Wales well-equipped for repeat success
February 5, 2009
Will Wales skipper Ryan Jones be left holding the Six Nations silverware at the end of this year's Championship? © Getty Images
Frank Hadden Lionel Beauxis Mauro Bergamasco Jerry Collins Andy Goode Leigh Halfpenny Martin Johnson Marc Lievremont Nick Mallett Brian O'Driscoll Sergio Parisse Andy Powell David Skrela Rodney So'oialo Sebastien Tillous-Borde
'It's time for the Scrum Fantasy Rugby Game again. Do you have the nerve to take me on in my Private League?'
Scrum.com's Editor, Graham Jenkins, threw down the gauntlet and it had to be taken up but sorting out a Six Nations Dream XV with no more than four players from one country is trickier than it first appears. After several hours of concerted effort I think I have settled on my combination for the first round of matches but it was particularly useful because it brought home how few established stars there are in European rugby at the moment.
Wales and Ireland have a solid core of experience, Italy and France have a couple of stand-out players but I could not find one Scot to include in my line-up and there are precious few Englishmen who you would immediately write down on their own team sheet let alone a combined one.
Wales have to start the Championship as favourites. Last year's Grand Slam was followed up by some pretty impressive performances in the Autumn internationals - they really tested New Zealand for a half and, if they had started as they finished, could well have beaten South Africa as well as Australia.
They have also found some outstanding new blood to add into last year's mix which is a real bonus. Leigh Halfpenny offers kicking as well as elusive running whilst Andy Powell brings the sort of raw, rough edge that Jerry Collins used to and Rodney So'oialo still does bring to the All Blacks.
When Wales won the Slam in 2005 you felt they had stolen a march on the rest - they caught them out by playing a different sort of game, off-loading at almost every tackle situation so they were able to change the point of attack. The following season they were found-out and found wanting - it was no surprise.
Last year's success was built on firmer foundations but, as Scrum.com's Huw Richards pointed out recently, back-to-back Slams are as rare as props' drop goals so there will be no counting chickens.
Ireland must be second favourites. The Munster based pack is hugely experienced but appears rejuvenated; the Munster half-backs know exactly how to play off it and they ooze class outside - especially if Brian O'Driscoll can shake off his injury problems and prove he is still the most talented centre in Europe - if not the world.
France have to start third in the pecking order despite the erratic selection policy of coach, Marc Lievremont. They would have beaten Australia in November if David Skrela had kicked his goals. Lievremont has now gambled everything on Lionel Beauxis. There is not even another No.10 in the squad. Beauxis will be partnered by another inexperienced 23-year-old, Sebastien Tillous-Borde - the coach has lavished praise on both - but it will be a stern test for them at Croke Park. At least the pack has a more settled shape to it and Imanol Harinordoquy's return to form and fitness is a real bonus.
England are fourth in my rankings but only because they have a vastly superior pool of players to Scotland and Italy and it is hard to believe they can play as badly as they did in the Autumn internationals. Selection has been a major part of the problem and I offered my advice to Martin Johnson when the revised England squad was first announced in the middle of January. I said then I did not expect him to take it but I am still amazed at the conservatism of his first pick.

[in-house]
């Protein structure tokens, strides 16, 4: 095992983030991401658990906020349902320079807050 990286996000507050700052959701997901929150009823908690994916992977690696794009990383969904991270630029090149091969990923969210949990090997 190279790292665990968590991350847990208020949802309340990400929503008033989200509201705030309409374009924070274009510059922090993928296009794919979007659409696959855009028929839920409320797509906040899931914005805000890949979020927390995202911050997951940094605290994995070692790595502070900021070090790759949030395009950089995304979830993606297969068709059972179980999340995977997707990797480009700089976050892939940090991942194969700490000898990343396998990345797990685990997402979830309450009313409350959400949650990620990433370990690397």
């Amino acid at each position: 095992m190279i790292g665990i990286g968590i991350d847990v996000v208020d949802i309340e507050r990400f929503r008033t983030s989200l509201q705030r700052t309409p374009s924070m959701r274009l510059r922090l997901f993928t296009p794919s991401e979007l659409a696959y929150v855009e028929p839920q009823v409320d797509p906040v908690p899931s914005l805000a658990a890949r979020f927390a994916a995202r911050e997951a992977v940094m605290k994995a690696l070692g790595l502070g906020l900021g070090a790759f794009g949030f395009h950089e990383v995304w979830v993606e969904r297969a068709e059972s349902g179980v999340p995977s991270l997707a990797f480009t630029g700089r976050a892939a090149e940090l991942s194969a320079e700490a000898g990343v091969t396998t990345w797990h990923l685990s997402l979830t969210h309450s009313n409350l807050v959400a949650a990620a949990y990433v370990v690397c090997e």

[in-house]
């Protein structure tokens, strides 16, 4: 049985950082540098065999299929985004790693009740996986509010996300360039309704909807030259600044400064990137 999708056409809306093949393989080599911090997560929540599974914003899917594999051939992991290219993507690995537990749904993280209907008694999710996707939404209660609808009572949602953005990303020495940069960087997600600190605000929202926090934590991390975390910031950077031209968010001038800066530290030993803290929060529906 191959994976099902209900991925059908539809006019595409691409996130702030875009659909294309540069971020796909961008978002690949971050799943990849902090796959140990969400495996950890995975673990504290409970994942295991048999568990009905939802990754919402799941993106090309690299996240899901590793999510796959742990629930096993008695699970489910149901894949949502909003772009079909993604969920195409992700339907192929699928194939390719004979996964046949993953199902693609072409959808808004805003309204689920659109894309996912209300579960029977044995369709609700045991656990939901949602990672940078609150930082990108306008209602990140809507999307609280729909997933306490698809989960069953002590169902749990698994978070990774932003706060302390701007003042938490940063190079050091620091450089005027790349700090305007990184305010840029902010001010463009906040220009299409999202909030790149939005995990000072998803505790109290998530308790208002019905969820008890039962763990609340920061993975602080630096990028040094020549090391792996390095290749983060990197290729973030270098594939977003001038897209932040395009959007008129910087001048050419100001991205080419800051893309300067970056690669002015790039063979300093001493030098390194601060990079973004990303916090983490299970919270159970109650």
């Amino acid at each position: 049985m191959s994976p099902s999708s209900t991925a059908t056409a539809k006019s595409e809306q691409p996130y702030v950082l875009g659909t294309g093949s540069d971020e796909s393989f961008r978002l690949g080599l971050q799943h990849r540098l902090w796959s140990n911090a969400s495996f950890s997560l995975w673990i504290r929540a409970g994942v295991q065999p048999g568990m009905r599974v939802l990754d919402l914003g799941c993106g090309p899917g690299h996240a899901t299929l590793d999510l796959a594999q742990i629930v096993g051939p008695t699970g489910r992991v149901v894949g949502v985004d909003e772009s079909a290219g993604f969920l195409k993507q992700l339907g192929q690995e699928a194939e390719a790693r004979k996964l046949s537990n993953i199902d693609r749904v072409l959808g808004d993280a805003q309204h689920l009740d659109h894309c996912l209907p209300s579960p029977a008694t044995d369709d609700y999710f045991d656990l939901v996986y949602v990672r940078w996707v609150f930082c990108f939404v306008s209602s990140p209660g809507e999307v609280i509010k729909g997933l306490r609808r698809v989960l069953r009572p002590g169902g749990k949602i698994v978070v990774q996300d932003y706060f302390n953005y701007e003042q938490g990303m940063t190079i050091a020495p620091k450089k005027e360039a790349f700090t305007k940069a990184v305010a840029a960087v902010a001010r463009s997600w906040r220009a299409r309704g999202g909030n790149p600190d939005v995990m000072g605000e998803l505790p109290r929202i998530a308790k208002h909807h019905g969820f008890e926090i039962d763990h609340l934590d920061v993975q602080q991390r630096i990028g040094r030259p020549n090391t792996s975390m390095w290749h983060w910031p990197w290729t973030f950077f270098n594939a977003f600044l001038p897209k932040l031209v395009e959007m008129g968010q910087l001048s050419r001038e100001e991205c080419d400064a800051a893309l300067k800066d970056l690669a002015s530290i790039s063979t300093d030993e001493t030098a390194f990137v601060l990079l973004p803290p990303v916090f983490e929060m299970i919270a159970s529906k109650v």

Injuries have obviously been a factor but bringing back Andy Goode shows just how limited his ambitions are at the moment. He is obviously desperate for that first win in a full international, is thinking of very little beyond this match and is not prepared to take any chances. He must be thanking his lucky stars England start against Italy (and an injury ravaged Italy at that) at Twickenham but I cannot see how this is going to take England forward and prepare them for Wales in Cardiff the following weekend.
Scottish coach, Frank Hadden, has done a terrific job with Scotland considering the paucity of the material he has to work with. Two cash strapped professional teams simply do not provide the sort of depth and competition Scottish rugby needs. Nevertheless, Edinburgh and Glasgow are getting stronger and so is the national team - with better goal-kicking they might even have pulled off an unlikely victory against World Cup winners, South Africa, last November.
However, there is no strength in depth (despite Hadden's insistence that this is improving) and not enough class in the back division to cause a real threat when they will almost certainly be operating with less than 50% possession.
Italy beat Scotland and ran Ireland and England close last season but they will do extraordinarily well to avoid a whitewash this time round.
Their ever optimistic coach, Nick Mallett, has an even worse hand to work with than Hadden and events have conspired against him. The pack will be solid, Sergio Parisse might even be magnificent, but he has no scrum-half (flanker, Mauro Bergamasco, will wear No.9 against England on Saturday) a No.10 who can kick but offers very little otherwise and nothing beyond him.
It ought to be a fairly predictable tournament but this is the Six Nations and nothing ever goes completely to form. I fancy Wales for the Championship but I think they may come unstuck in that Friday evening fixture in Paris so no Grand Slam for anyone this year.
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